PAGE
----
The front-yard of a middle-school
Before or after an afternoon class in the Korean Language Institute at Yonsei, this is a common lunch of boiled tofu in a stone bowl with several hot spices with clams and an egg, accompanied by rice, kimchi, and bean sprouts.
This is the Yonkojun celebration. In this picture we see students from Yonsei University cheering for their team. Seoul, South Korea.
This bridge is a nice piece of architecture at the Engineering building in Yonsei University. Seoul, South Korea.
The Ellora Caves are a popular site for school field trips. Students learn the history of the early religious communities who lived in this area as they walk through the caves and observe the figures and symbols.
A shelf full of kanji dictionaries in a Tokyo department store.
Students studying in the main library at Qinghua University, Beijing.
The image shown is the road leading up to the main gate. This is where most of the students are seen wandering before and after classes. The library, the Global Lounge, and engineering buildings are all located here as well.
In order to use the internet for free one can use the computer lab in the New Millennium Hall.
American educators were a tightly knit group and they maintained their school ties and affiliations in China.
All middle school students are required to participate in after -school activity clubs at the school. They are free to select which clubs they wish to join, but participation is mandatory. The clubs, of course, are group activities, an important part of education in Japan. Many of the clubs focus on areas of traditional Japanese culture, such as tea ceremony or ikebana. This photo shows the wooden swords - kendo sticks - of students belonging to the club that learns and practices the traditional art of kendo.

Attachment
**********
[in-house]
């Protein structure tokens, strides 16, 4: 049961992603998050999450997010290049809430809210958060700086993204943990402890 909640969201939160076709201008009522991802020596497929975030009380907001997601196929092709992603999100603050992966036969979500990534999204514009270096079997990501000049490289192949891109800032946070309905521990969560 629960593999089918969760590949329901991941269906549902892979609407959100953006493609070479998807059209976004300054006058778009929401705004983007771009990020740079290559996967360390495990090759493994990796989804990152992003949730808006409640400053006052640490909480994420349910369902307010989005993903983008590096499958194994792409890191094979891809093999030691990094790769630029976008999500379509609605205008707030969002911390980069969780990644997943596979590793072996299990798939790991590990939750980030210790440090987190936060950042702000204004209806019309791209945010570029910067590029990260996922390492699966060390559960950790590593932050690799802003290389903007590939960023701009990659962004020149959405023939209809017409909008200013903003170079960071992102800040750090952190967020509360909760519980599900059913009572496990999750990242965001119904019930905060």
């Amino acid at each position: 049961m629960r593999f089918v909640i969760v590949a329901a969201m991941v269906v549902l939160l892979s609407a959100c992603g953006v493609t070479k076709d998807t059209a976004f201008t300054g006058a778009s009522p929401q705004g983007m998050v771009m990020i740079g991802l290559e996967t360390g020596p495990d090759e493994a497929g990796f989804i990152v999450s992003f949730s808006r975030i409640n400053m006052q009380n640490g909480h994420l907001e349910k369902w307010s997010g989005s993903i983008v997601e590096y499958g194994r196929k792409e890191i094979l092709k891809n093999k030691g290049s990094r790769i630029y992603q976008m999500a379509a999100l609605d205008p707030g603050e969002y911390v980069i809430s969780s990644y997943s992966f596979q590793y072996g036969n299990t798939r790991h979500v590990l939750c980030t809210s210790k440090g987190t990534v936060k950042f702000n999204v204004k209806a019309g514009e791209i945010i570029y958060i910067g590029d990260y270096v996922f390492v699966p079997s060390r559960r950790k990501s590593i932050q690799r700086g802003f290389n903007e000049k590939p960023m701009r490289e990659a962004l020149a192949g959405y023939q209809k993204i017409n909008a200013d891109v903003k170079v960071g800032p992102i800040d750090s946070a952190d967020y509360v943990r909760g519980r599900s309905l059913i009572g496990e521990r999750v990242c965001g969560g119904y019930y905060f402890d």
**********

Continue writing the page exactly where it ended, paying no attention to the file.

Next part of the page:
These girls aren't too busy cleaning to cheese it up for the camera.
A Nagasaki middle school performance of traditional dances.
As I was eating breakfast one morning, my host-sister, Yuuki-chan came down in her school uniform. Even though she went to public school, she was required to wear a uniform.
Not all of the classes for exchange students are in Korea. To learn the basics of Korean history, Introduction to Korean Studies touches on all areas related to Korea.
During the summer program, this area is filled with students between classes and nearby is a cafeteria, at the tables there are usual several trays filled with Korean food.
A lovely work of calligraphy near the student work and trophy display case in Kuriyagawa Middle School.
A number of middle-schoolers have trouble staying awake in class.
A group of Japanese school boys show off for the camera.
Most Japanese schools have classrooms connected by outdoor hallways.
Three boys enjoying their time between classes.
Children's drawings adorn this poster.
These women are learning how to fire rifles in an effort to help the Japanese fight during WWII.
A man sits in his hakama, looking through a turn-of-the-century telescope. This kind of viewing was possible by 1889 at the Astronomical Observatory of Tokyo Imperial University.
This is the computer classroom in a middle school in Japan. The computers are used to complete assignments from other classes, as well as for instruction in computer class, per se, so that the students are learning to employ computers across the curriculum.